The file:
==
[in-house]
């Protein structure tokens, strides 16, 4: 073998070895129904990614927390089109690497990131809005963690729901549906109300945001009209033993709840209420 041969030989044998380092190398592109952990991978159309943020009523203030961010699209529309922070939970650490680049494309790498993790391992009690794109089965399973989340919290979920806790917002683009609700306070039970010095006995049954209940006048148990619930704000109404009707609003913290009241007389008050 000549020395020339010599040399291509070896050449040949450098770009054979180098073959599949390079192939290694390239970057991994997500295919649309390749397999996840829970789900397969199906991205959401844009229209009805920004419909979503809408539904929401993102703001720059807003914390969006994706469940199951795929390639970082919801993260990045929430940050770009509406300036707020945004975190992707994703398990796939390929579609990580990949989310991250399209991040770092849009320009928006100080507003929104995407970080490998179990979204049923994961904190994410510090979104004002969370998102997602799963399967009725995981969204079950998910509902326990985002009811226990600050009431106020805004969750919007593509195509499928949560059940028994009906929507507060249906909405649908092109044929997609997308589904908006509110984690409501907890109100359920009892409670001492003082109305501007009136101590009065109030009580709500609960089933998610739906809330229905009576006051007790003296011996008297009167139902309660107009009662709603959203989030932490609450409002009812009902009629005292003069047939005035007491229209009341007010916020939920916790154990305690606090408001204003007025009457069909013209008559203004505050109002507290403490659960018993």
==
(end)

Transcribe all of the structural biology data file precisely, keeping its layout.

[in-house]
């Protein structure tokens, strides 16, 4: 073998070895129904990614927390089109690497990131809005963690729901549906109300945001009209033993709840209420 041969030989044998380092190398592109952990991978159309943020009523203030961010699209529309922070939970650490680049494309790498993790391992009690794109089965399973989340919290979920806790917002683009609700306070039970010095006995049954209940006048148990619930704000109404009707609003913290009241007389008050 000549020395020339010599040399291509070896050449040949450098770009054979180098073959599949390079192939290694390239970057991994997500295919649309390749397999996840829970789900397969199906991205959401844009229209009805920004419909979503809408539904929401993102703001720059807003914390969006994706469940199951795929390639970082919801993260990045929430940050770009509406300036707020945004975190992707994703398990796939390929579609990580990949989310991250399209991040770092849009320009928006100080507003929104995407970080490998179990979204049923994961904190994410510090979104004002969370998102997602799963399967009725995981969204079950998910509902326990985002009811226990600050009431106020805004969750919007593509195509499928949560059940028994009906929507507060249906909405649908092109044929997609997308589904908006509110984690409501907890109100359920009892409670001492003082109305501007009136101590009065109030009580709500609960089933998610739906809330229905009576006051007790003296011996008297009167139902309660107009009662709603959203989030932490609450409002009812009902009629005292003069047939005035007491229209009341007010916020939920916790154990305690606090408001204003007025009457069909013209008559203004505050109002507290403490659960018993």